Throughout my series on integrated marketing over the past few weeks, I’ve been focused on how it needs to change in order to be more effective. However, maybe it’s just time to move on and replace it with a new concept. One that comes to mind is account-based marketing, or ABM, which has been gaining in popularity over the past few years.
SiriusDecisions recently completed its 2015 State of Account-Based Marketing Study survey that revealed 92 percent of companies recognize the value in ABM, going as far as calling it a B2B marketing must-have but only 20 percent have full programs in place. However, wider adoption is expected with more than 60 percent planning to invest in technology for ABM over the next twelve months.
Wikipedia defines account-based marketing as “a strategic approach to business marketing in which an organisation considers and communicates with individual prospect or customer accounts as markets of one.” For many this means targeting a few key accounts with a high-touch, customized approach but it has the potential to be much bigger through marketing automation.
But could account-based marketing replace integrated marketing or is it complimentary?
One of the issues with integrated marketing is that many businesses are organized by product or channel or marketing tactic. Account-based marketing does not fix this but it’s implied that all of these groups will work together to focus on individual accounts. From that perspective it could replace integrated marketing but it may fall prey to the same issues.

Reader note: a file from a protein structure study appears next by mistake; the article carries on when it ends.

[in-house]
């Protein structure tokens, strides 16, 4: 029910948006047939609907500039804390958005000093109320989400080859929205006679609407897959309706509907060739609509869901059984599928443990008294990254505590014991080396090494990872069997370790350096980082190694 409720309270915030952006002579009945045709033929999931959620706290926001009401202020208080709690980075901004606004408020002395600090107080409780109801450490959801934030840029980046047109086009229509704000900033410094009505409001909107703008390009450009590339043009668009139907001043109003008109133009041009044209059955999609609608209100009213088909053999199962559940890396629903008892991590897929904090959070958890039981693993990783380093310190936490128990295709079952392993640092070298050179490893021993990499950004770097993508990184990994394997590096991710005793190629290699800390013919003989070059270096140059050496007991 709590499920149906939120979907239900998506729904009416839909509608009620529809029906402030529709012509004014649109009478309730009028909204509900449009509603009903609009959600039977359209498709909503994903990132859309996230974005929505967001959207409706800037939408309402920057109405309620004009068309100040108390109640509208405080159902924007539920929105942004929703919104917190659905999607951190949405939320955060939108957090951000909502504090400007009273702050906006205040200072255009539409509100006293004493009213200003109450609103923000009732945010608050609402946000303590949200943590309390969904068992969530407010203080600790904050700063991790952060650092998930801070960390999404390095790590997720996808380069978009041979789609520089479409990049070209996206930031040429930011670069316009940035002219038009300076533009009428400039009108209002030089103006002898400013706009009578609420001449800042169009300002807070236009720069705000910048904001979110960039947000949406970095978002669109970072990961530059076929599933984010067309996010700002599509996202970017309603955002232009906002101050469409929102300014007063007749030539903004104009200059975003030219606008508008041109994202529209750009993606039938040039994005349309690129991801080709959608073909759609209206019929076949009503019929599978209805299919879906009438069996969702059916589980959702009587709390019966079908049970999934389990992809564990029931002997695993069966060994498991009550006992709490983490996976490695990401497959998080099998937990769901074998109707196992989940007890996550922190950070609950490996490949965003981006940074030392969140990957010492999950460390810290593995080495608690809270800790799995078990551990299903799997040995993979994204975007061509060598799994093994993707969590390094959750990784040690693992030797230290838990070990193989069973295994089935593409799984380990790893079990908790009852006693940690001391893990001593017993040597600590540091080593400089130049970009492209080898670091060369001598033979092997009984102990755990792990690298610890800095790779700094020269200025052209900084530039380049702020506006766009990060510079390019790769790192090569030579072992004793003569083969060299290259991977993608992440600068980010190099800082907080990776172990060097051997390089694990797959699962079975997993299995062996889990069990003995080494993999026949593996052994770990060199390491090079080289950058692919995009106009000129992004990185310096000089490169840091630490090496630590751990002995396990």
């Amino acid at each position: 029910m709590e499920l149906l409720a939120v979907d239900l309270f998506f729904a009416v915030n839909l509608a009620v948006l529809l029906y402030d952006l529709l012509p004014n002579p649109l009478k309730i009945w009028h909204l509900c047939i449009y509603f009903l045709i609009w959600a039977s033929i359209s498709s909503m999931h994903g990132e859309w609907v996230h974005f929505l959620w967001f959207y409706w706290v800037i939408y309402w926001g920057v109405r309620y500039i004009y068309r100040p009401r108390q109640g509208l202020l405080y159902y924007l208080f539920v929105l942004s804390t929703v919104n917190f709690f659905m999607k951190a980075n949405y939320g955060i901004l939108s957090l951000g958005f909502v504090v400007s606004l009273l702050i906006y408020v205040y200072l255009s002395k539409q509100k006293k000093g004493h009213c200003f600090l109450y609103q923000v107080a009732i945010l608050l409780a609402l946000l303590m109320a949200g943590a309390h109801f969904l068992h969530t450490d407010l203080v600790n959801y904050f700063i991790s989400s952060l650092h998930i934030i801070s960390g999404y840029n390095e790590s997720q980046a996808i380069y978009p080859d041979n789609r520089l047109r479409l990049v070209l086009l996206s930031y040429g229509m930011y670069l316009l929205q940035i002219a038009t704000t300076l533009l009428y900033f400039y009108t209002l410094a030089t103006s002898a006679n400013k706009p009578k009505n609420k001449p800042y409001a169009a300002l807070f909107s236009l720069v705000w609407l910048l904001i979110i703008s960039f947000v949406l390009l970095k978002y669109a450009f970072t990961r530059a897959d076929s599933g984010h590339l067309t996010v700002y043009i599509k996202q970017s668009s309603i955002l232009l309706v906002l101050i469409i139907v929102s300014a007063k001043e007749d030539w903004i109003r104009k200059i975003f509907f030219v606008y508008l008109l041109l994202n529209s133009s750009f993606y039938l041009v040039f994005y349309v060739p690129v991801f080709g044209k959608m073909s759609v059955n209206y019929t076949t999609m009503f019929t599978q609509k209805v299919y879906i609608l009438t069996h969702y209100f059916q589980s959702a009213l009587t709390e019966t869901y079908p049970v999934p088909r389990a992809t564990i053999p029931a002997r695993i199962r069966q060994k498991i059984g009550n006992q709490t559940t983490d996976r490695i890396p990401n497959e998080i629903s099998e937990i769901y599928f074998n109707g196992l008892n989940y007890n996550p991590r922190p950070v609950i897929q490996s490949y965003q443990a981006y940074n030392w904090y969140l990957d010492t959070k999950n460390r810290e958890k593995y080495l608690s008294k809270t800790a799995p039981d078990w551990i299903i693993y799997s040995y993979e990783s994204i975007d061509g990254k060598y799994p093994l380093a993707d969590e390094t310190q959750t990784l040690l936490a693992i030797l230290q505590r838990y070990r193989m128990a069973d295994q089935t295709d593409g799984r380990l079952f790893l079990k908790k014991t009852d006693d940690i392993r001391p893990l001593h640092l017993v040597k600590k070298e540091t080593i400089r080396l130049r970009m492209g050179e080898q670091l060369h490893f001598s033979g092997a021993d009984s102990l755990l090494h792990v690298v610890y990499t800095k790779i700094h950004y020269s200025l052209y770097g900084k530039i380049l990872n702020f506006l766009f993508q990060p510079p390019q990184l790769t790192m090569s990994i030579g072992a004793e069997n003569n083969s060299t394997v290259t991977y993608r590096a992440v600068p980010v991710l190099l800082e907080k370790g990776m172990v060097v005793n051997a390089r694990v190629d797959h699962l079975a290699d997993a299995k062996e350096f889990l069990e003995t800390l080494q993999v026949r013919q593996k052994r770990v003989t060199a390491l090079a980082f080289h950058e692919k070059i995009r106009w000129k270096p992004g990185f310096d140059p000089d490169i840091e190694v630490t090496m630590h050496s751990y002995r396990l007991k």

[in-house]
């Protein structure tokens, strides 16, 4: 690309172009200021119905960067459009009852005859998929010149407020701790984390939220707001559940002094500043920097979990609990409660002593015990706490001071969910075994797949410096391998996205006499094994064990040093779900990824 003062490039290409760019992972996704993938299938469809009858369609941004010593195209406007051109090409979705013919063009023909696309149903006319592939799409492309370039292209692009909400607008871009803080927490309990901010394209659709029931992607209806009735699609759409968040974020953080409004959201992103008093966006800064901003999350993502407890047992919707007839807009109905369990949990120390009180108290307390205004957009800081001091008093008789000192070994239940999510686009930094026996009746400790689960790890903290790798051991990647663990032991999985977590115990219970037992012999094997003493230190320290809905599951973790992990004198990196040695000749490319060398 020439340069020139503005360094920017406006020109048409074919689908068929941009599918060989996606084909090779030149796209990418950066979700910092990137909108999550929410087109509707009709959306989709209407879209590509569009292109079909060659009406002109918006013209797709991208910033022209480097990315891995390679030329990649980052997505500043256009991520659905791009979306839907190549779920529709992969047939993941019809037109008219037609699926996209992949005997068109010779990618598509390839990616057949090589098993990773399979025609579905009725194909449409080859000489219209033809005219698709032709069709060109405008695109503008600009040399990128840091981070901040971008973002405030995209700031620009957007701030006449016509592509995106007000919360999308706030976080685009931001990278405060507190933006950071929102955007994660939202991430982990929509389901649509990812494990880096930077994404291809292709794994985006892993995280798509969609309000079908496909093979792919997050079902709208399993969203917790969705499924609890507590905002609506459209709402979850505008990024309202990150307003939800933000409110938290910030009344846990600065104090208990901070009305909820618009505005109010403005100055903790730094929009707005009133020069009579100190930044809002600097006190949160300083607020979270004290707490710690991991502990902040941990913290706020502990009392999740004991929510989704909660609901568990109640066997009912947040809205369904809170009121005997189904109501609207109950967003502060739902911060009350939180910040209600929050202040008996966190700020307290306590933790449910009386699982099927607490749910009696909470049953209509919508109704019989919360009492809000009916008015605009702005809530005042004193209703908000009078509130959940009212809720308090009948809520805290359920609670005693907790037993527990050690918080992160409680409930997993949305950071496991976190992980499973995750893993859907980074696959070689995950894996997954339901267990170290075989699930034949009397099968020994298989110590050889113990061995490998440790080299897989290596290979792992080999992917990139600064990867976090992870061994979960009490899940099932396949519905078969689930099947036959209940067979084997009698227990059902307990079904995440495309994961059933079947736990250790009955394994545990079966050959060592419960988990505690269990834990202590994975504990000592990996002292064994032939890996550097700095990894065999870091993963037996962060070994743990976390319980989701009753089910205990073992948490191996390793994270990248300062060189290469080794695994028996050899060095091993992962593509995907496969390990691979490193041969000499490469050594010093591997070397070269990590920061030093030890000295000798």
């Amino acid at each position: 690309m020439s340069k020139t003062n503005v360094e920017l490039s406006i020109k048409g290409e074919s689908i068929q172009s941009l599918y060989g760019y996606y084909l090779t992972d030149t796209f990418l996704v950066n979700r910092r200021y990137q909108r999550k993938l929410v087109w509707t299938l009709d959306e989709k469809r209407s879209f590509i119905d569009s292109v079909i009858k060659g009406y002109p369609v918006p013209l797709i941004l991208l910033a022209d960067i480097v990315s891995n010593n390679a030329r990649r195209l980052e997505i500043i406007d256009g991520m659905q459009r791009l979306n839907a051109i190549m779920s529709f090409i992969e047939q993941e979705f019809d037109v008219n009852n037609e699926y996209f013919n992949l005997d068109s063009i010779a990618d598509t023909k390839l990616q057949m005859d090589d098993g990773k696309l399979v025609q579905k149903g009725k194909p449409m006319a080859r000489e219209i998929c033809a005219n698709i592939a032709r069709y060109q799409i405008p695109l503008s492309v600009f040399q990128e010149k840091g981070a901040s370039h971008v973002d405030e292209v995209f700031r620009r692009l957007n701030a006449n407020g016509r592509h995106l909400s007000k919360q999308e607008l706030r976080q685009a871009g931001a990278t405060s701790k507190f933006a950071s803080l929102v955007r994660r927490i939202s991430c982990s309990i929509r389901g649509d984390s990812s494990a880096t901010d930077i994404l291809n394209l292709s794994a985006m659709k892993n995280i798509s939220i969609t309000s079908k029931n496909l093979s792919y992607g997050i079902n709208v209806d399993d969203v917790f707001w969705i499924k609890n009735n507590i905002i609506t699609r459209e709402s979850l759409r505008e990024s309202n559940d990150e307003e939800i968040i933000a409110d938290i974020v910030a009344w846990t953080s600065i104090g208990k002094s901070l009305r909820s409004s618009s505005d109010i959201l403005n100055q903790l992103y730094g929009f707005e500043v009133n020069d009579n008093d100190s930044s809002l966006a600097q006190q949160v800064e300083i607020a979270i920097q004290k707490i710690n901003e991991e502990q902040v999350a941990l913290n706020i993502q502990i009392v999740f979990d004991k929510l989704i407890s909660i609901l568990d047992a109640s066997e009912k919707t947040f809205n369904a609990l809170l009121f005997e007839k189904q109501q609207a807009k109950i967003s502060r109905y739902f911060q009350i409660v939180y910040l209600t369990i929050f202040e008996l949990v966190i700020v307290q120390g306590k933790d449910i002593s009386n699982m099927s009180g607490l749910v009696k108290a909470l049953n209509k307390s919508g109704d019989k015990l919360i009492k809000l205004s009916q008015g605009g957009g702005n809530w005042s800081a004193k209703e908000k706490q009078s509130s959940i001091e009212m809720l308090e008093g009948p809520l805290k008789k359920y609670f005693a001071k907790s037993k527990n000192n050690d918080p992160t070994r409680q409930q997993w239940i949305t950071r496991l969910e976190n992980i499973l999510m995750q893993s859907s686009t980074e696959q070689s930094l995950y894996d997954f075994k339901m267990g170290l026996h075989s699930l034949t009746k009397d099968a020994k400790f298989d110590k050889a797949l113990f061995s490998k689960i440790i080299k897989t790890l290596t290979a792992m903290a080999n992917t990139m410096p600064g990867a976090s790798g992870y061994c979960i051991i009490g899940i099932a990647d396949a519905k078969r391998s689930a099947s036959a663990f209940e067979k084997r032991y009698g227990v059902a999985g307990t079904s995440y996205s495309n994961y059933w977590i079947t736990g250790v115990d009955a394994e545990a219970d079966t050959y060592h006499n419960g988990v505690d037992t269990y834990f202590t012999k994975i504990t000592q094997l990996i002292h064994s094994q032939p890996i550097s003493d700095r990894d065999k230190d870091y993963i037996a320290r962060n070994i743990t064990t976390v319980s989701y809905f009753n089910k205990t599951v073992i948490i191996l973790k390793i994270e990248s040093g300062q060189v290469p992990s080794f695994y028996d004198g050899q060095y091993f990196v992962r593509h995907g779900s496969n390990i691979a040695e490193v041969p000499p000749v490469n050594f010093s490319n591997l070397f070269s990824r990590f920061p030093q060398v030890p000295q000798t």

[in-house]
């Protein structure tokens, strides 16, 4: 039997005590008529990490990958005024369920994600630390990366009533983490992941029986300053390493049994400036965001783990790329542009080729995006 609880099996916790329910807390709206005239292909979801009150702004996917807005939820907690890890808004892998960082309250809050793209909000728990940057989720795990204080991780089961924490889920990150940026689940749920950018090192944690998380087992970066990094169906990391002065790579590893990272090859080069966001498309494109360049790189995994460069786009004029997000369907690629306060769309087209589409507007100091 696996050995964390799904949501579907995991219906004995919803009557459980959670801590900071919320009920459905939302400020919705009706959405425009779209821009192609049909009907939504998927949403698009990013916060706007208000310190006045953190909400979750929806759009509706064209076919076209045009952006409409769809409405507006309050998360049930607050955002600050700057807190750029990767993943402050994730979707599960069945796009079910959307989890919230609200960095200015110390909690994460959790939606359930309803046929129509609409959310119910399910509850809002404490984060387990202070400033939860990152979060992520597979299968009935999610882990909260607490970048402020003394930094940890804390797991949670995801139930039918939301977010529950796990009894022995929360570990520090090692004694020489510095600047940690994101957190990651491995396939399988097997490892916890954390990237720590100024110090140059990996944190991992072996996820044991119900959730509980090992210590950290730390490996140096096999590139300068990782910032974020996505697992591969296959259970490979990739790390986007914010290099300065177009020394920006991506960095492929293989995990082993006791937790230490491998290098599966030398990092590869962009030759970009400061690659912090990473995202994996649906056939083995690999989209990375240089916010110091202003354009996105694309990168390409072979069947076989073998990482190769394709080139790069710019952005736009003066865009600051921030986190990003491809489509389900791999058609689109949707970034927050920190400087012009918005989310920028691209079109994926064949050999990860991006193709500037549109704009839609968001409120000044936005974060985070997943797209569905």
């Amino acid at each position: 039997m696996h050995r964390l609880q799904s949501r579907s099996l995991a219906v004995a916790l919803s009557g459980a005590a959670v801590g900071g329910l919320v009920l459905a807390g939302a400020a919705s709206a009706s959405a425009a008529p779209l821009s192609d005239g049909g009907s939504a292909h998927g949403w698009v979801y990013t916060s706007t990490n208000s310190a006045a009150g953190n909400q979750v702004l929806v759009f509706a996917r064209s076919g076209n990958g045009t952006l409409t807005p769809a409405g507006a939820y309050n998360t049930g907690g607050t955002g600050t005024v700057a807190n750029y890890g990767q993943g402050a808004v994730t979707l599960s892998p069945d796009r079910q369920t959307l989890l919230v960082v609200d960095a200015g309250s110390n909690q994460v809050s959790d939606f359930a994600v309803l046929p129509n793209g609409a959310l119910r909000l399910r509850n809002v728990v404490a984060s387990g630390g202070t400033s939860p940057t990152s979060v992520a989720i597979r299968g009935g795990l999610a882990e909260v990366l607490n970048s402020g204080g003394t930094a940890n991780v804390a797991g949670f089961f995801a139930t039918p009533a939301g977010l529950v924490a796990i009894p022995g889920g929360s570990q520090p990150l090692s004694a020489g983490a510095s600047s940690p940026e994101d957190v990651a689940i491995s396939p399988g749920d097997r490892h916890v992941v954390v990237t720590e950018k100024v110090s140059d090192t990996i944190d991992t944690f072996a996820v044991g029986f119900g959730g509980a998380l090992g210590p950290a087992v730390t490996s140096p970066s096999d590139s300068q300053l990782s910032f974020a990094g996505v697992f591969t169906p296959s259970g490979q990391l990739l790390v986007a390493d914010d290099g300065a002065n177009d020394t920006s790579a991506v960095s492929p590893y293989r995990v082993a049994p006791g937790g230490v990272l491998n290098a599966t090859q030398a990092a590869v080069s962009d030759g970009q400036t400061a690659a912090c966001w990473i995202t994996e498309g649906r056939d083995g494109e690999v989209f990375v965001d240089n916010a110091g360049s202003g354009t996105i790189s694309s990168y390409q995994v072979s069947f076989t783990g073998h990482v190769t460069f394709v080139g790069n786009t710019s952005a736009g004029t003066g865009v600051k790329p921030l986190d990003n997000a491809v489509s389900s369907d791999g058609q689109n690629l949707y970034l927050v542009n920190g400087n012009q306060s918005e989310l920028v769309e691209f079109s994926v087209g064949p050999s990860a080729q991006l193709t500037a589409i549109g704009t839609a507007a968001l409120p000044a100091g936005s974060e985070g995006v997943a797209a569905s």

It does bring the customer into the equation, which I’ve noted is a key omission with integrated marketing and has a focus on audience which is also critical. Because of the close alignment to sales, marketing will get more feedback that can be used to make changes to existing campaigns or to identify new targets. But in the end, account-based marketing still needs a truly integrated marketing plan to target the accounts and move them through the funnel.
So account-based marketing is broader than integrated marketing as it includes a better identification of the target and implies ongoing activities with existing accounts. But I’m not sure it’s for everyone as it may not scale if you are trying to reach a broad audience of several hundred or thousand accounts.
For those that think this may help them, I’ll look at the key steps for an account-based marketing plan in my next post.